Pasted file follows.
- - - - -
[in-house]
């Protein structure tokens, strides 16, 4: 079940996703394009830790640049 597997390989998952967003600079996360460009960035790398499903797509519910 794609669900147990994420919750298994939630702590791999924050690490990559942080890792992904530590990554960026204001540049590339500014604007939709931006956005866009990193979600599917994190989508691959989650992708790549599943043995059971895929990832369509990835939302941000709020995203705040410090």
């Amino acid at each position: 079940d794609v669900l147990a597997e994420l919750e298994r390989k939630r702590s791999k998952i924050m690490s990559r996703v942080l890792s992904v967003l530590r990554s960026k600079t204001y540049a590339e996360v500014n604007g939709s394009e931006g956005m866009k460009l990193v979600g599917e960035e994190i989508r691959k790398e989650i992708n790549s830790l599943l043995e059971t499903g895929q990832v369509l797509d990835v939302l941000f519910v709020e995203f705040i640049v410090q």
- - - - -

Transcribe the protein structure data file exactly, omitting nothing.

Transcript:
[in-house]
């Protein structure tokens, strides 16, 4: 079940996703394009830790640049 597997390989998952967003600079996360460009960035790398499903797509519910 794609669900147990994420919750298994939630702590791999924050690490990559942080890792992904530590990554960026204001540049590339500014604007939709931006956005866009990193979600599917994190989508691959989650992708790549599943043995059971895929990832369509990835939302941000709020995203705040410090």
């Amino acid at each position: 079940d794609v669900l147990a597997e994420l919750e298994r390989k939630r702590s791999k998952i924050m690490s990559r996703v942080l890792s992904v967003l530590r990554s960026k600079t204001y540049a590339e996360v500014n604007g939709s394009e931006g956005m866009k460009l990193v979600g599917e960035e994190i989508r691959k790398e989650i992708n790549s830790l599943l043995e059971t499903g895929q990832v369509l797509d990835v939302l941000f519910v709020e995203f705040i640049v410090q």